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Neblung Price Third

There is nothing as strange as that which is absolutely ordinary. Yep. It’s a lesson I learned long ago from Eraserhead, Grant Wood’s American Gothic, and the motel portraits of Ed Ruscha. I think it’s a good question to ask of anything creative: Does it put the familiar in a new light? Does it shake up our sense of the normal? For me that’s as good a definition of art as anything. (Which is to say: It sucks. But does it functionally suck?) At any rate, it enables me to explain to myself why Spielberg, Bela Fleck, and The Lord of the Rings fall outside the category of art. That’s something. But, back to the strange. I’ve always been struck by the way Midwesterners can twist their excessively normal surroundings into something quite weird. Pere Ubu (and, in fact, most good Ohio bands you can think of: MX-80, Gizmos, Electric Eels, Tin Huey, Pagans, Brainiac, Devo) do it like breathing. But I’ve come to believe it’s not just a Midwestern thing. It might be a west-of-the-Hudson thing. It could even be a beneath-the-moon thing. But there’s no doubt it’s a Jersey thing. For what could be more oppressively normal than most of New Jersey? And so what better breeding ground for art?

Bringing me to Neblung Price. They’re from New Jersey. They’re undeniably strange. And of course perfectly normal. Which is to say neurotic; schizophenic; prone to sudden fits of laughter, crying, coughing. Even their name is strange-normal: it reminds me of “Smith Ohlrig,” the protagonist/antagonist of Max Ophuls’ 1949 noir, Caught, who chillingly conflates psychopath and Average Joe.

This is the multi-instrumentalist duo’s third album, titled, simply, Third. As with their previous releases, Third has that two-guys-in-a-home-studio-who-have-listened-to-too-much-music sound—but only in the best way. (Jim Price was a longtime WFMU DJ and played drums for legendary home-taping giant R. Stevie Moore.) Like any good post-post-post band (think Ween, Oneida) they romp in a garden of styles without ever getting academic about it. I sometimes get the feeling I’m listening to a Dutch band trying to imitate the White Album—wonderful! The familiar made strange.

Certainly some sublime music has been made by home-noodlers: Emmit Rhodes comes to mind. Neblung Price aren’t pop monsters like Rhodes, but they’re something just as unusual: poets. Yep. I only started getting the beautiful unity of this album after a number of listens (usually a good sign—there aren’t many masterpieces that reveal themselves quickly and dirtily). Now, don’t go getting yer gauge up—I’m not claiming Forever Changes status for this monkey; the jury’s still out. But I will tell you this. Third is held together by a kind of dark (yet smart-assedly playful) sensibility not altogether dissimilar from its Big Star namesake. Fear and doubt seem to be the predominant emotions here, carried as much by the music as by the words. Or rather by some ineffable sum of music and words. Most of these songs begin with lovely acoustic-guitar fragments that keep on cycling, often drenched in long reverb and reminiscent of classic Brit-folk. A second, distorted guitar might enter, plus a simple Satie-like piano figure. The occasional drum (usually not a full kit) or percussion egg. There’s not a lot of dramatic “development”; more often a long A section, followed by a brief B section, then back to an A coda. The words tend to be Haiku-crisp and somewhat impressionistic, the delivery affectless. Phrases sometimes repeat at random, in the manner of Gertrude Stein. In general, the stuff breathes.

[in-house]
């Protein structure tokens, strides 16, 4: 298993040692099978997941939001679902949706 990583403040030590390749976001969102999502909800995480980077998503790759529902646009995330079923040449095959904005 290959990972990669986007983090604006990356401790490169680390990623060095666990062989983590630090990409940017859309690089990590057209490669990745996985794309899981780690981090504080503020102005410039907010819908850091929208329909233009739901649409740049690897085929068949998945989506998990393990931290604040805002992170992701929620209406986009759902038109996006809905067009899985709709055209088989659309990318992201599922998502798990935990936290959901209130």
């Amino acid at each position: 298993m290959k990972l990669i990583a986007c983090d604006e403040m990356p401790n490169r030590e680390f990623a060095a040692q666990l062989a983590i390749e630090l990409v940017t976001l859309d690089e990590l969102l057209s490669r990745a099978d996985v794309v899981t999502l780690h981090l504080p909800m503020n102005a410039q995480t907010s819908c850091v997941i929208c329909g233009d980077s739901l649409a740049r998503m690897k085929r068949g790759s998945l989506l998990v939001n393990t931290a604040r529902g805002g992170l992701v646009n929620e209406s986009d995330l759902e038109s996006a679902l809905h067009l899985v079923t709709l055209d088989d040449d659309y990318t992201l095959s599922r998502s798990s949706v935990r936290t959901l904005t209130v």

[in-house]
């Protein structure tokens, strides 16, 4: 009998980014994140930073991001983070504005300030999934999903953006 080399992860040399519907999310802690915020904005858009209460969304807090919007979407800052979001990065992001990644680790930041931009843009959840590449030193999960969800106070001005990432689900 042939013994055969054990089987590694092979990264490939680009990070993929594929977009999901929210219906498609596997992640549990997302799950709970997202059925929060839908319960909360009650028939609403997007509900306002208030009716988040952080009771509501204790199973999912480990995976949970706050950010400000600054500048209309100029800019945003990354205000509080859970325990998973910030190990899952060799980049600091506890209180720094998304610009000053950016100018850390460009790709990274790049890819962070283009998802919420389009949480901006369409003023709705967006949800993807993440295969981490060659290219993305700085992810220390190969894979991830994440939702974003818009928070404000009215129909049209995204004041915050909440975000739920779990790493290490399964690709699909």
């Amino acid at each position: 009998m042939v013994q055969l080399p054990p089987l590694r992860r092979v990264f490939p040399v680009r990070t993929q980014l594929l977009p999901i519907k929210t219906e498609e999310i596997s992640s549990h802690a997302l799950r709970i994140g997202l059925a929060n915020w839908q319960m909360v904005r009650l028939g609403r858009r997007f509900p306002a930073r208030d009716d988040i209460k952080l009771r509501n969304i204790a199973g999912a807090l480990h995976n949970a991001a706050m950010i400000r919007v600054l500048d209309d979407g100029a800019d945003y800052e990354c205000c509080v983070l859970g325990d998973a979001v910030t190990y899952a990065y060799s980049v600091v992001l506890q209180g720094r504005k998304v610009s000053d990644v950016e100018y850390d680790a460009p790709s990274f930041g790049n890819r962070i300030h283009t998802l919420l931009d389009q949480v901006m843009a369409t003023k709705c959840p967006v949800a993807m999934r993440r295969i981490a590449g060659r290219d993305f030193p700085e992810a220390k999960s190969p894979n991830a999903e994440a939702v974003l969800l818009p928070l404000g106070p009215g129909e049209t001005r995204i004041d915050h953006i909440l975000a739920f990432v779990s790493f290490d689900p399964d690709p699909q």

The opening cut, featuring some character named “Marigold” (I have no idea) actually succeeds in being…well, eerie. The third song reprises some of the same lyrics in a different setting. Wild stuff this is. In a quiet way.

Of course, just when ya think ya got ’em pinned down, Neblung Price squirms away: “The Boldface Three” comes out of left field like a blast of Rubber Soul country-folk-rock, but somehow fits like a puzzle piece into the whole; as does the hilarious “Thank You Bags,” narrated by a young indie geek (who sounds like Wayne Coyne) enthusing about his fave obscure band (“I might be their only fan”). As does “Mandrake Hose,” an unabashedly pretty forty-six-second acoustic-guitar duo.

The final number, “Dark by Seven,” brilliantly combines the strains of whimsy and foreboding, as an addled narrator indulges in paranoid musings: “looking at a cobweb/chewing on my thumb…the phone might ring/and that could change everything…it’s getting dark by seven/I’m so afraid.” Not sure who this fellow is but he sounds like a latter-day Syd Barrett as played by David Thomas. The piece disintegrates into coughing and applause, and an acoustic guitar comes from out of nowhere to pick up the baton and carry it to the finish line.

Bravo, Neblung Price. Bravo, Garden State.

Dann Baker has been anchoring the psych-pop band Love Camp 7 for the past twenty years, but would toss it all for a career as a Broadway ingenue.

Neblung Price’s Third is available

from CD Baby (


Dann Baker

DANN BAKER is freelance editor, writer, and musician living in Brooklyn. His musical projects have included Love Camp 7 and the late, lamented (?) Admiral Porkbrain, a Beefheart cover band.


The Brooklyn Rail

OCT 2005

All Issues